James Cogan and I got together for another episode. This one was a little delayed due to James being under the weather, but thankfully, he has mostly recovered and we were able to create another episode.
This week we talk about Automattic, and their continued business developments, the likely recession in the US, and the Apple MacBook Air.
a) Automattic has been awfully busy of late. Closing a $29.5M round of funding and now there’s news of Prologue – a Twitter-like publishing service. Let’s discuss this latest flurry of news, and of course – where is this ultimately going for Automattic?
b) Let’s talk about the ‘R’ word. It seems the United States is plunging fast and furious into a deep recession. What does this mean for online publishers, bloggers and advertising in general? Will the recession have a material impact on the pocketbooks of those who rely on internet advertising to pay their bills?
c) Macworld has come and gone and we’re left with the MacBook Air. Is it just Hot Air or is there substance behind the world’s thinnest laptop computer?
Check it out on Dailypixel.ca, and let me know what you think of episode 16.
For those of you that entered the second domain name giveaway, you’ve probably noticed that it is time for me to proclaim the winners. For those of you that didn’t enter, subscribe to my blog to keep up to date on when I am running contests.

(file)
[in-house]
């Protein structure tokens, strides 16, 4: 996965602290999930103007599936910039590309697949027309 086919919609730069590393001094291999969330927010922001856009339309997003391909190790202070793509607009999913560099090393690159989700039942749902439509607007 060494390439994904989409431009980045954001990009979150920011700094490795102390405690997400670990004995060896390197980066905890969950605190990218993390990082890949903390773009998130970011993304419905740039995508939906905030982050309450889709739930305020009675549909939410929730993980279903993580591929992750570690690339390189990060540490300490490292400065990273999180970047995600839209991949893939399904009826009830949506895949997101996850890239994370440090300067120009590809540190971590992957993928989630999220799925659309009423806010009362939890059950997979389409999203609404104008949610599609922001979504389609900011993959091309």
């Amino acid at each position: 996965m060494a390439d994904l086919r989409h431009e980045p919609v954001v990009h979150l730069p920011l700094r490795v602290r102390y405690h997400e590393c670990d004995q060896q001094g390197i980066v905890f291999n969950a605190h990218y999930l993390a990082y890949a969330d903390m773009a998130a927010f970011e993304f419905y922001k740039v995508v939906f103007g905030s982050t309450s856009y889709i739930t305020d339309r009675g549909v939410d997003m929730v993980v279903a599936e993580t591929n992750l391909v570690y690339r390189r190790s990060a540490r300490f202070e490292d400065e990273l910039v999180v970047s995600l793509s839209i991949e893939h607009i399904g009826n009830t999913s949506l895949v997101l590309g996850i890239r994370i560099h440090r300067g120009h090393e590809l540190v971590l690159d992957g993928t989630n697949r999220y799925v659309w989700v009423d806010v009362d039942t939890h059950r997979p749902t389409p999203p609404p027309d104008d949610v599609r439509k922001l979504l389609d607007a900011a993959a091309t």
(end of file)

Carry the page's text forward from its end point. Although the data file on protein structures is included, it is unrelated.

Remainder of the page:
The winners for each domain are:
BloggingShift.com – knupNet
SomeFoo.net – My Life With IT
VRUnleashed.com – Blogging Cents
SmallReaction.com – Project Netcess
I will contact all of you shortly to deal with transferring the domain. Thanks again for all of you that entered and a huge congrats to the winners. I hope you use your new domains to help continue to build up your online profile.
So recently, John Cow decided to head off for a nice vacation, and opened up his blog for guest posts. I was really excited about the idea, since his blog has more traffic than my own.
I carefully constructed a post, that while outside his normal topic area, still would be of great interest to a wide variety of bloggers. I decided to talk about working for a blog network. This is something I know a little bit about having now worked for two relatively strong blog networks. Bloggy Network was smaller in personnel, but had some A-List sites in their stables. Splashpress Media is huge by comparison, both in number of sites and employees.
I assumed writing such a post would bring in a fair bit of traffic, and maybe some new subscribers, but what I quickly realized is that people read John Cow for its wit, and advice and I am a much more serious person. As such, his audience didn’t seem to latch on to the way I write, or the type of content I produce. The traffic increase wasn’t noticeable, nor was their any jump in my subscribers.
Does this mean I failed with my guest post? Well, not really. The post allowed me to increase my reach, my sphere of influence, and link back to this blog. All of which are great things for the long term development of this blog.